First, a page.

Multiple sclerosis (MS) is a chronic inflammatory autoimmune disease in which the Epstein-Barr virus (EBV) is thought to play a role that has not yet been fully clarified. In particular, it was previously unclear why almost all people are infected with EBV in the course of their lives, but the virus only triggers MS in a small number of people.
A team of scientists from the Centre for Virology and the Department of Neurology at the Medical University of Vienna has now succeeded in identifying several mechanisms that protect people from an EBV-induced autoimmune reaction and thus potentially from MS. The study, recently published in the top journal “Cell”, suggests possible targets for the development of a vaccine to protect against MS.
The underlying cause of MS has not yet been fully clarified, but a connection with the Epstein-Barr virus (EBV) has long been suspected. In most patients who develop MS, specific immune responses against EBV are detectable, which are also directed against certain structures of the central nervous system and thus contribute to the development of MS. Until now, however, it was unclear why an EBV infection, one of the most common and lifelong persistent viral infections in humans, only leads to MS in a small number of people. A research group at the Centre for Virology led by Elisabeth Puchhammer-Stöckl, in cooperation with a team from the Department of Neurology at the Medical University of Vienna led by Thomas Berger and Paulus Rommer, has now shown that the risk of MS is particularly high in people with a combination of certain host factors and virus variants.
Natural killer cells as a potential protective factor
To be specific, the investigations revealed a greatly increased risk of MS, if, on the one hand, the EBV-specific and autoreactive immune responses are strong and, on the other hand, the patients are unable to control this autoimmunity efficiently. The study authors identified a subgroup of the natural killer cells of the human immune system as a potential key factor for protection against MS. “These immune responses could therefore play a decisive role in the development of future vaccines,” says Hannes Vietzen from the Centre for Virology, first author of the study, describing the new possibilities that arise from the research work with regard to the prevention and early detection of MS. According to the investigations, the development of MS proved to be dependent on certain genetic factors as well as on infection with a specific EBV virus variant, which, according to the laboratory experiments, leads to a significantly weakened immune response against the autoreactive processes and thus contributes to the development of MS. “It may be helpful to analyse the EBV variants detected in these patients in order to identify patients at risk at an early stage,” says Hannes Vietzen in the run-up to further studies that are intended to deepen these findings.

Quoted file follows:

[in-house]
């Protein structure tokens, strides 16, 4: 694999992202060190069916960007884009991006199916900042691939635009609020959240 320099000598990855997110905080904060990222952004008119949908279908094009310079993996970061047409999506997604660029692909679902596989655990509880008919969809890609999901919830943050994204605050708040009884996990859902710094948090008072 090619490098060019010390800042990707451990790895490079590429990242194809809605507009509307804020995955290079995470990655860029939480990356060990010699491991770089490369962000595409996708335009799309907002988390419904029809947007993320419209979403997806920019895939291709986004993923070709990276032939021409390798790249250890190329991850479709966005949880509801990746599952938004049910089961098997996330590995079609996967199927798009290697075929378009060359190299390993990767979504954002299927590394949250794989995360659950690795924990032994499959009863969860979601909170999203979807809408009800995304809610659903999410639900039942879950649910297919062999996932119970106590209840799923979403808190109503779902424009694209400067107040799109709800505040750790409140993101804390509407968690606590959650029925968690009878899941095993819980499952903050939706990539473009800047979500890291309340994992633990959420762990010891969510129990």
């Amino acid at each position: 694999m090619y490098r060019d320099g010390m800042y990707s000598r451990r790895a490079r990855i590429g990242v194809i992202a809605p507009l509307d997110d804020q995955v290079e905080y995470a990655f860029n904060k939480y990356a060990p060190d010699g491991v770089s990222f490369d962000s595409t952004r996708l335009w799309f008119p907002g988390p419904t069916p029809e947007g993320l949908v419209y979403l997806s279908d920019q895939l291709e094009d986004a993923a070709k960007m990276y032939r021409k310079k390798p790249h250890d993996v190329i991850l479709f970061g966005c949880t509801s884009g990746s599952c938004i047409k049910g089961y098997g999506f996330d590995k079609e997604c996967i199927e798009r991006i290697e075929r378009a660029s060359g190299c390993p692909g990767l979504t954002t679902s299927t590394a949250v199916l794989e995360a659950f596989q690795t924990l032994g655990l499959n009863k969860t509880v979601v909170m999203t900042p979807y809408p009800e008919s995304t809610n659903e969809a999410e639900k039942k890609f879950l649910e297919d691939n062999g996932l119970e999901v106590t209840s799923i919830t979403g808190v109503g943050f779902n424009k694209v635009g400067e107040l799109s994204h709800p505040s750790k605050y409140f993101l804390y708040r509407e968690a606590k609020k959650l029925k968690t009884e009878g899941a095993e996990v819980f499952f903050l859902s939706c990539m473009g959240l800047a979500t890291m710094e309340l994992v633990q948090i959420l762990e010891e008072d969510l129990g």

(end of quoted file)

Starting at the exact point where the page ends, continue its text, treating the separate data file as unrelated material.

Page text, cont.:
Ineffective control of Epstein-Barr virus-induced autoimmunity increases the risk for multiple sclerosis
Hannes Vietzen, Sarah M. Berger, Laura M. Kühner, Philippe L. Furlano, Gabriel Bsteh, Thomas Berger, Paulus Rommer, Elisabeth Puchhammer-Stöckl